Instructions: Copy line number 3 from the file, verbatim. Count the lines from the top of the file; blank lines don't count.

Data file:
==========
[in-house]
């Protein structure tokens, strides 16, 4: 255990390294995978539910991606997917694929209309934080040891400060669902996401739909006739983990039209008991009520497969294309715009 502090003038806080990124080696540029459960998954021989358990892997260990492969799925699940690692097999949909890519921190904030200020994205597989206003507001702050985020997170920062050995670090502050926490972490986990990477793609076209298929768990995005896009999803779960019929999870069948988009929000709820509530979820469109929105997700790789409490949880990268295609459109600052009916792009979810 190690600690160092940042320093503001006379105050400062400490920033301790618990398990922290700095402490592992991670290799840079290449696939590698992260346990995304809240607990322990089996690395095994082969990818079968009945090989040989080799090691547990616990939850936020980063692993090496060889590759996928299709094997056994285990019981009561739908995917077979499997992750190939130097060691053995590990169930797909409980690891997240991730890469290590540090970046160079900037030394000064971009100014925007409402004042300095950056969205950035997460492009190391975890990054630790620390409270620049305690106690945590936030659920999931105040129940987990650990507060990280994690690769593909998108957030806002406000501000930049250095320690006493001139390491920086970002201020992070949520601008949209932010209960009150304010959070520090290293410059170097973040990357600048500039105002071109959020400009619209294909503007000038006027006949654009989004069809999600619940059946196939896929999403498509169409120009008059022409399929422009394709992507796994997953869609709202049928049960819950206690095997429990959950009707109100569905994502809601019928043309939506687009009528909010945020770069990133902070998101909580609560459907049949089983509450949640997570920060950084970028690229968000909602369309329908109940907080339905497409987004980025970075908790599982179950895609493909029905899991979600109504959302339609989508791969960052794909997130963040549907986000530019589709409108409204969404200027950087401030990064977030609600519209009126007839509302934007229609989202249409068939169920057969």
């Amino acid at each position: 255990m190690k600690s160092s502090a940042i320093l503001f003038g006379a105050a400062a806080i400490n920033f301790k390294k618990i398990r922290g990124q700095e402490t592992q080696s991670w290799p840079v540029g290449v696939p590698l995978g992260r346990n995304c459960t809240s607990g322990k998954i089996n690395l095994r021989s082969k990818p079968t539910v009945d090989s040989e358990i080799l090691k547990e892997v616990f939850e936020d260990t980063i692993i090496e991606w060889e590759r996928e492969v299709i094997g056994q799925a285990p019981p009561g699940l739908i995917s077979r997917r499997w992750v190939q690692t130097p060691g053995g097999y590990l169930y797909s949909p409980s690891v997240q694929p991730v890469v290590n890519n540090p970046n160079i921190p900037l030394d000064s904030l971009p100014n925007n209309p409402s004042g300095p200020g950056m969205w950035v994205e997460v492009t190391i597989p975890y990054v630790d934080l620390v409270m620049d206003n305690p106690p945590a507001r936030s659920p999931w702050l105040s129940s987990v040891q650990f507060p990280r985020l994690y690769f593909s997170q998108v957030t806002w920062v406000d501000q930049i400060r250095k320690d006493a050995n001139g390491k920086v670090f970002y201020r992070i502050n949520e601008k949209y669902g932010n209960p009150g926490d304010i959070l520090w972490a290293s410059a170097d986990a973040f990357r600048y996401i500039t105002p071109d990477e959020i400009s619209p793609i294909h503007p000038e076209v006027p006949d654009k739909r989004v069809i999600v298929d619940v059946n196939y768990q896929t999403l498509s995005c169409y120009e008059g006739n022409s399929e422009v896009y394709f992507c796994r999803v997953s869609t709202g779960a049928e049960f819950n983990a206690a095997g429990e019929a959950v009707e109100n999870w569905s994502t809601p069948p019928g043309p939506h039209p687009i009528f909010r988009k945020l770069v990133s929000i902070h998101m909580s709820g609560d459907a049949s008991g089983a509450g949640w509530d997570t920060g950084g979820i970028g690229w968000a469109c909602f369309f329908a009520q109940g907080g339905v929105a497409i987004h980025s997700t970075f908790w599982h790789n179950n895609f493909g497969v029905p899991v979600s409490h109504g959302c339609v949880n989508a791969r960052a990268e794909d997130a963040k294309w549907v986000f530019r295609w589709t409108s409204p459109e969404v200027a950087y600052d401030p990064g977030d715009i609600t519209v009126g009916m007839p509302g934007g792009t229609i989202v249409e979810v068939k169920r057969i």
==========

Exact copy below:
């Amino acid at each position: 255990m190690k600690s160092s502090a940042i320093l503001f003038g006379a105050a400062a806080i400490n920033f301790k390294k618990i398990r922290g990124q700095e402490t592992q080696s991670w290799p840079v540029g290449v696939p590698l995978g992260r346990n995304c459960t809240s607990g322990k998954i089996n690395l095994r021989s082969k990818p079968t539910v009945d090989s040989e358990i080799l090691k547990e892997v616990f939850e936020d260990t980063i692993i090496e991606w060889e590759r996928e492969v299709i094997g056994q799925a285990p019981p009561g699940l739908i995917s077979r997917r499997w992750v190939q690692t130097p060691g053995g097999y590990l169930y797909s949909p409980s690891v997240q694929p991730v890469v290590n890519n540090p970046n160079i921190p900037l030394d000064s904030l971009p100014n925007n209309p409402s004042g300095p200020g950056m969205w950035v994205e997460v492009t190391i597989p975890y990054v630790d934080l620390v409270m620049d206003n305690p106690p945590a507001r936030s659920p999931w702050l105040s129940s987990v040891q650990f507060p990280r985020l994690y690769f593909s997170q998108v957030t806002w920062v406000d501000q930049i400060r250095k320690d006493a050995n001139g390491k920086v670090f970002y201020r992070i502050n949520e601008k949209y669902g932010n209960p009150g926490d304010i959070l520090w972490a290293s410059a170097d986990a973040f990357r600048y996401i500039t105002p071109d990477e959020i400009s619209p793609i294909h503007p000038e076209v006027p006949d654009k739909r989004v069809i999600v298929d619940v059946n196939y768990q896929t999403l498509s995005c169409y120009e008059g006739n022409s399929e422009v896009y394709f992507c796994r999803v997953s869609t709202g779960a049928e049960f819950n983990a206690a095997g429990e019929a959950v009707e109100n999870w569905s994502t809601p069948p019928g043309p939506h039209p687009i009528f909010r988009k945020l770069v990133s929000i902070h998101m909580s709820g609560d459907a049949s008991g089983a509450g949640w509530d997570t920060g950084g979820i970028g690229w968000a469109c909602f369309f329908a009520q109940g907080g339905v929105a497409i987004h980025s997700t970075f908790w599982h790789n179950n895609f493909g497969v029905p899991v979600s409490h109504g959302c339609v949880n989508a791969r960052a990268e794909d997130a963040k294309w549907v986000f530019r295609w589709t409108s409204p459109e969404v200027a950087y600052d401030p990064g977030d715009i609600t519209v009126g009916m007839p509302g934007g792009t229609i989202v249409e979810v068939k169920r057969i």